Posted By: <b>vikes 066</b><p>Lee,<br /><br />You are correct as well. The auction houses have responsibility to correct mistakes when brought out and to check out items to ensure their customers get what they pay for. <br /><br />Yes, the auction houses can no longer bury their heads in the proverbial sand now that all this controversy is swirling around about manufactured memorabilia. <br /><br />The underlying issue still goes back to the overall conflict of interest though with the auction houses. If Bushing is the "only" perceived expert and he has a hidden financial or personal stake in an item and then he authenticates it and Mastro sells it and collects commissions on it, how can you believe it is real? It always comes back to the money no matter how hard they try to get the arguement away from that. The waters are very murky. As long as someone is willing to pay, I am sure the auction house is willing to cash the check and deal with the fall out later. <br /><br />This check box crap on the back of LOA/COA is just that crap. If you are a company exec and you want to sell company stock, it has to be reported to the stock market. Until the auction houses make authenticators that sell report upfront that the person selling the item is the one that authenticated it this will go on until the end of time. Like I said before it always goes back to the money. If the auction house does list a potential conflict of interest up front, they may be afraid to keep high rollers away from an item thus depressing the value of the item, the sale and the all important both sides commission.<br /><br />It always comes back to the money.....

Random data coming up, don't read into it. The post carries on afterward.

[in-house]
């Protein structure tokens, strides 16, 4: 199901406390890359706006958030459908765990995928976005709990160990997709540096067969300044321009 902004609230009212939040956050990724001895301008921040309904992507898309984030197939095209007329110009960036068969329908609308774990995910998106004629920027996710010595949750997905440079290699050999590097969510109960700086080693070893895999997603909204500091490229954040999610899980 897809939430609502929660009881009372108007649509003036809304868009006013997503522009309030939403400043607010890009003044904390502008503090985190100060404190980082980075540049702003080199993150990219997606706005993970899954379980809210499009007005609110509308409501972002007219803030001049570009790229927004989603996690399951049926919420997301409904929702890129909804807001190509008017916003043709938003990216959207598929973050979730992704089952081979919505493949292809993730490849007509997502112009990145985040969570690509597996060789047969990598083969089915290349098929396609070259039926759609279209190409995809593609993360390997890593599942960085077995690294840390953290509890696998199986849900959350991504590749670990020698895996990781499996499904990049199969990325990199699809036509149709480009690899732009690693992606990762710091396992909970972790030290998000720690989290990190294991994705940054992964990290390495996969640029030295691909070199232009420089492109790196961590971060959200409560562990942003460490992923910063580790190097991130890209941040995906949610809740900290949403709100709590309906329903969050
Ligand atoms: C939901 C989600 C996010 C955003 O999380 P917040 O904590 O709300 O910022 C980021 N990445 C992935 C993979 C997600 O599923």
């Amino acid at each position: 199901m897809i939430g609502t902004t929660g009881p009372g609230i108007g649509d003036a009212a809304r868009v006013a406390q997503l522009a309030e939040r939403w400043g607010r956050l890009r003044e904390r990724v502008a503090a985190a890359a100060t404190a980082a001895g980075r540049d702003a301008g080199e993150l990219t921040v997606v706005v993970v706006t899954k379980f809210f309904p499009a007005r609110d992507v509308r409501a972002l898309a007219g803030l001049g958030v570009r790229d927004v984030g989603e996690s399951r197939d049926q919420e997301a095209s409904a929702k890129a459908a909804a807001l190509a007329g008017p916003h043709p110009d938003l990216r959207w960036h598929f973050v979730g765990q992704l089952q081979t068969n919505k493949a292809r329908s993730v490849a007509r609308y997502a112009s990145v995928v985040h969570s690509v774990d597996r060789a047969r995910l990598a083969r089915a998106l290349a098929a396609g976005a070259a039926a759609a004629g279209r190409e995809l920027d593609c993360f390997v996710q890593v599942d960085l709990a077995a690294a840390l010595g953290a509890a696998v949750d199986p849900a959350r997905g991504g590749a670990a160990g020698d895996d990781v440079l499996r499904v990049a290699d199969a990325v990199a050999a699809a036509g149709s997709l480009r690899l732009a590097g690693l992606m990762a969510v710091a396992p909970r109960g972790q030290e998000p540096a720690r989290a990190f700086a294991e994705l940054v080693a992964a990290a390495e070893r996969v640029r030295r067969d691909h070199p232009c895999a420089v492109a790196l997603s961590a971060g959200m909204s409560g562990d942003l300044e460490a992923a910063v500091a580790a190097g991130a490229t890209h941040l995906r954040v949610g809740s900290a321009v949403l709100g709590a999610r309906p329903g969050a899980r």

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02-08-2005, 11:08 AM
Posted By: <b>leon</b><p>I love my little cards.......and sure glad I don't have a multi-million dollar memorabelia collection......sort of like collecting 90's Donruss in PSA 10 holders..I can also still see the auction houses saying they are somewhat like EBAY...just a venue to sell...and have no liabilites.....imo.....<br /><br />

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02-08-2005, 11:35 AM
Posted By: <b>jay behrens</b><p>Leon, the big difference between an auctioin house and eBay is that the auction house is the one writing the description. They are aware of certain very important facts, such as an authenticator owning the item in question, or "stalization" work being done on a piece and ommitting this key information from their descriptions.<br /><br />Hopefully, the days of a collector needing to be psychic in order to ask the proper questions will end soon. <br /><br />Jay<br /><br />Life is not a journey to the grave with the intention of arriving safely in a pretty and well-preserved body, but rather to skid in broadside, thoroughly used up, totally worn out, and loudly proclaiming --- WOW, What a ride!

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02-08-2005, 12:59 PM
Posted By: <b>leon</b><p>Good point.....one I didn't think of when I posted....